McDowell Takes Silver, Burns Bronze at Huelva ITU Triathlon World Cup

By USA Triathlon | Sept. 24, 2017, 6:11 p.m. (ET)

HUELVA, Spain — Kevin McDowell (Geneva, Ill.) earned his first World Cup podium since 2015, while Chelsea Burns (Seattle, Wash.) collected her second of the season on Sunday at the Huelva ITU Triathlon World Cup. Huelva, a first-time host on the ITU World Cup circuit, offered an Olympic-distance 1,500-meter swim, 40-kilometer bike and 10-kilometer run on a sunny course at Punta Umbria beach and surrounding city streets.

In the men’s race, Jorgen Gundersen of Norway, Justus Nieschlag of Germany and Alberto Gonzalez Garcia of Spain were the leaders out of the water, with McDowell about 17 seconds back. Still, McDowell was able to use a quick transition and strong early riding to join the lead pack. He rode the entire 40k bike with the pack of 11, which also contained William Huffman (Colleyville, Texas) and skilled cyclists like Canada’s Matthew Sharpe and Great Britain’s Gordon Benson. 

By the time they hit the second transition, the lead group had about 47 seconds on the chasers — but the podium positions would come down to the run. It was Nieschlag’s day, as he posted a blistering 31:54 10k to secure his first career World Cup win in 1 hour, 45 minutes, 46 seconds. 

McDowell trailed Nieschlag and Benson for the first lap of the course, but overtook the Brit before the halfway mark and ran his way to a second-place finish in 1:46:20. Benson fell back to fourth place, and Spain’s Uxio Abuin Ares collected bronze on home soil in 1:46:47.

The silver marked the third World Cup medal of McDowell’s career, but his first since 2015. The Illinois native earned a bronze medal in Chengdu, China, in 2015, and a silver in the same race in 2014.

Also competing for the U.S. men on Sunday were Huffman, who ultimately placed 23rd in 1:48:52, and Tony Smoragiewicz (Rapid City, S.D.), who took 39th with a time of 1:51:59.

In the women’s race, Japan’s Yuko Takahashi grabbed the early lead with an 18:53 swim, the only woman to break 19 minutes on the course. Burns was sixth out of the water, a strong enough swim to join the lead group of 10 women on the bike. That pack also included Renée Tomlin (Ocean City, N.J.), Lindsey Jerdonek (Brecksville, Ohio), Canada’s Joanna Brown and the Czech Republic’s Vendula Frintova. The leaders stayed in front of the chase pack as they moved into the city, but Frintova started to establish a small gap on the technical turns and cobbled streets.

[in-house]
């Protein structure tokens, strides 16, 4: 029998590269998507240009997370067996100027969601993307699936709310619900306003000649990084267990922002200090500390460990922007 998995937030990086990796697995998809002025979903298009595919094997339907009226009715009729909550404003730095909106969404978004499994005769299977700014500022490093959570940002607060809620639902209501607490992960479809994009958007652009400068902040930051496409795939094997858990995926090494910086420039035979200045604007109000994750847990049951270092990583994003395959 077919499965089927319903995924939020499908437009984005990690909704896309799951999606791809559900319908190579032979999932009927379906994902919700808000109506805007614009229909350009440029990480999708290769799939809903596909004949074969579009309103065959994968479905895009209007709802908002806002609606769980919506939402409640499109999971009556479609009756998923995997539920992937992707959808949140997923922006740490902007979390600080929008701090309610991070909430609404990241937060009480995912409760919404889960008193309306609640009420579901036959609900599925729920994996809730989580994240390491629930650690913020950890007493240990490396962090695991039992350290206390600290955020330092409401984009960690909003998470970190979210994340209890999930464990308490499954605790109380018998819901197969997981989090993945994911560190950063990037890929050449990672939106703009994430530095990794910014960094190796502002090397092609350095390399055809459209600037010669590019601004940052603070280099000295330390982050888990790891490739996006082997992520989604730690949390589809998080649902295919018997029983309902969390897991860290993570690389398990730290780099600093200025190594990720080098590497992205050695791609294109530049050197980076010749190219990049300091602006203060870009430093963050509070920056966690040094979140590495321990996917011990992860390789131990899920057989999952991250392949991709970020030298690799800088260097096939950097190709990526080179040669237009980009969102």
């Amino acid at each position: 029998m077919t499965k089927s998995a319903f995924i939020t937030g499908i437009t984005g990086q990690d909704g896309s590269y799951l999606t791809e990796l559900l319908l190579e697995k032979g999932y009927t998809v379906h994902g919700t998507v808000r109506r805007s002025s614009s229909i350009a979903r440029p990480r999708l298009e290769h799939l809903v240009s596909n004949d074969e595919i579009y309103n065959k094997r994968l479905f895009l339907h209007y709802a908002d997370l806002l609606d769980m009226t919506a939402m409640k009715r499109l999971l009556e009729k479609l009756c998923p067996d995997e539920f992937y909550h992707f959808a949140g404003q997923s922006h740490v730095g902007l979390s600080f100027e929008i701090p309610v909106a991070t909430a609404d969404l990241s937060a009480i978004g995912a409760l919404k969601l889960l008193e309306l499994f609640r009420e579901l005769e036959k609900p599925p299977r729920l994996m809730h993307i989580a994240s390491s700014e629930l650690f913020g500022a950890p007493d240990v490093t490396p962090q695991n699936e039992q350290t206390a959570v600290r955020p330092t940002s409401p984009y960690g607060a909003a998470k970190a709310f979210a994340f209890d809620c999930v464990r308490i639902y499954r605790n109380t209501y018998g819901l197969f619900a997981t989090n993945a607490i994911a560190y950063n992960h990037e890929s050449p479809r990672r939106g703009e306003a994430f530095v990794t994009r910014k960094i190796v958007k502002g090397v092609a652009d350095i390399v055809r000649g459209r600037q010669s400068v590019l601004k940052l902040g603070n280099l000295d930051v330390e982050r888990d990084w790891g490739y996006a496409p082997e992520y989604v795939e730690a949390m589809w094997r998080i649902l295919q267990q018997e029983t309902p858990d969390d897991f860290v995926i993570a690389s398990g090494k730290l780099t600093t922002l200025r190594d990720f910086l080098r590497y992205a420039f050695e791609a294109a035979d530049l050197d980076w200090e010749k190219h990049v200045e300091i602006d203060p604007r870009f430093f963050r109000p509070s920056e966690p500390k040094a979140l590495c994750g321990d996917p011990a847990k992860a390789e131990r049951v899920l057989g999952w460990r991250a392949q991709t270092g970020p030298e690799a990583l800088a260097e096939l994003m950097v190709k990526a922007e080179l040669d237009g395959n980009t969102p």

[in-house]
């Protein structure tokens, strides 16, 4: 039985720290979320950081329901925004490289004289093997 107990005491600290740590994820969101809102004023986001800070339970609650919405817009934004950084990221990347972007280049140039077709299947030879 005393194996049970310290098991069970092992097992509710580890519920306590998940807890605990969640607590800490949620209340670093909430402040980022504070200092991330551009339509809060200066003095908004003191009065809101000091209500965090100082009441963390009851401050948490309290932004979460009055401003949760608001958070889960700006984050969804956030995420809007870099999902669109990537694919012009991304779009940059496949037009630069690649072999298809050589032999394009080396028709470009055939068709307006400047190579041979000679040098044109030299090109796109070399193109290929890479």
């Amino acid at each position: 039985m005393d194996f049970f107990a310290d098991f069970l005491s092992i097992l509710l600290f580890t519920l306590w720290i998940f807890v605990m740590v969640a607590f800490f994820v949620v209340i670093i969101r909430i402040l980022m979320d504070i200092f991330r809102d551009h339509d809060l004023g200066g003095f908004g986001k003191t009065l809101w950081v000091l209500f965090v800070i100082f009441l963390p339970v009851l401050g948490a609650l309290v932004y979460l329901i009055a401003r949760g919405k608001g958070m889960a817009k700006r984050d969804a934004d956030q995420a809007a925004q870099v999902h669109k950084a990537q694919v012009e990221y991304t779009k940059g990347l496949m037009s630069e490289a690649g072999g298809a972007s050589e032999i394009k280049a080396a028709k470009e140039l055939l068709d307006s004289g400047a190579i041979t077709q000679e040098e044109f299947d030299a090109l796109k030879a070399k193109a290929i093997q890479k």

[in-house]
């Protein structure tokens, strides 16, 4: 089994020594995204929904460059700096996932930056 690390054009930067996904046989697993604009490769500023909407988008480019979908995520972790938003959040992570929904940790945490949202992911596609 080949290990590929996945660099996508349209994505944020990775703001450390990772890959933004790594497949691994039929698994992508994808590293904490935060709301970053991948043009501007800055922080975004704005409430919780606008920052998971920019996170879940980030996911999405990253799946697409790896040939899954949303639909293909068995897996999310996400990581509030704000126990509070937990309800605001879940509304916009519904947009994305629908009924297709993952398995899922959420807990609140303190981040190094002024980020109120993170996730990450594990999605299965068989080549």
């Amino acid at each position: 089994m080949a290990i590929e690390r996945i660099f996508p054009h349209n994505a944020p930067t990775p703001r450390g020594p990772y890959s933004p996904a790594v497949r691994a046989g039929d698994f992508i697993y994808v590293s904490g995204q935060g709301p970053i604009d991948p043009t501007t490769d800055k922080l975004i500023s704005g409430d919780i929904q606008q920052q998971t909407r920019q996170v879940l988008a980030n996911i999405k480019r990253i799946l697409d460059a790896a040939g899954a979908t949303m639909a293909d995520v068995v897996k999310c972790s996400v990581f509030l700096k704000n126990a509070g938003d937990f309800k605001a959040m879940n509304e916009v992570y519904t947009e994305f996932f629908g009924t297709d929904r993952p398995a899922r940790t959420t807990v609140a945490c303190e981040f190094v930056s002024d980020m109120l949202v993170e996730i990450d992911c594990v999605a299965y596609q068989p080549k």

At the second transition, Frintova moved quickly and took off in the lead with Takahashi, Brown and Burns close behind. Brown established herself in second place by the halfway point, and would never let go of the silver-medal position. Meanwhile, Burns was running strong for a podium spot, and she made her move to overtake Takahashi on the final 2.5k lap. 

Frintova posted a commanding 35:09 run split en route to the gold, breaking the tape with a time of 2:01:14. Joanna Brown was 36 seconds back, crossing the line second in 2:01:50, and Burns came through for the bronze in 2:02:03.

Burns’ performance on Sunday marked the second World Cup podium of her season and of her career, as she snagged her first-ever World Cup medal with a bronze in Madrid in May.

The American women had a strong day overall, as Tomlin (Ocean City, N.J.) placed fifth in 2:02:58, Chelsea Sodaro (Poway, Calif.) was seventh in 2:03:10, and Jerdonek was eighth in 2:03:21. Sodaro also had the fastest run split in the race, outpacing Frintova by one second.

The World Cup circuit travels to Weihai, China, next weekend, though no U.S. athletes are on the start list. The Americans will toe the line next at the Sarasota-Bradenton ITU Triathlon World Cup in Sarasota, Florida, on Oct. 13-14, which also serves as the USA Triathlon Elite National Championships.

Huelva ITU Triathlon World Cup
1,500m swim, 40k bike, 10k run

Elite Men — Complete Results

1. Justus Nieschlag (GER), 1:45:46
2. Kevin McDowell (Geneva, Ill.), 1:46:20
3. Uxio Abuin Ares (ESP), 1:46:47 

U.S. Finishers
2. Kevin McDowell (Geneva, Ill.), 1:46:20
23. William Huffman (Colleyville, Texas), 1:48:52
39. Tony Smoragiewicz (Rapid City, S.D.), 1:51:59

Elite Women — Complete Results
1. Vendula Frintova (CZE), 2:01:14
2. Joanna Brown (CAN), 2:01:50
3. Chelsea Burns (Seattle, Wash.), 2:02:03

U.S. Finishers
3. Chelsea Burns (Seattle, Wash.), 2:02:03
5. Renée Tomlin (Ocean City, N.J.)
7. Chelsea Sodaro (Poway, Calif.), 2:03:10
8. Lindsey Jerdonek (Brecksville, Ohio), 2:03:21

About USA Triathlon
USA Triathlon is proud to serve as the National Governing Body for triathlon, as well as duathlon, aquathlon, aquabike, winter triathlon, off-road triathlon and paratriathlon in the United States. Founded in 1982, USA Triathlon sanctions more than 4,300 races and connects with nearly 500,000 members each year, making it the largest multisport organization in the world. In addition to its work with athletes, coaches, and race directors on the grassroots level, USA Triathlon provides leadership and support to elite athletes competing at international events, including International Triathlon Union (ITU) World Championships, Pan American Games and the Olympic and Paralympic Games. USA Triathlon is a proud member of the ITU and the United States Olympic Committee (USOC).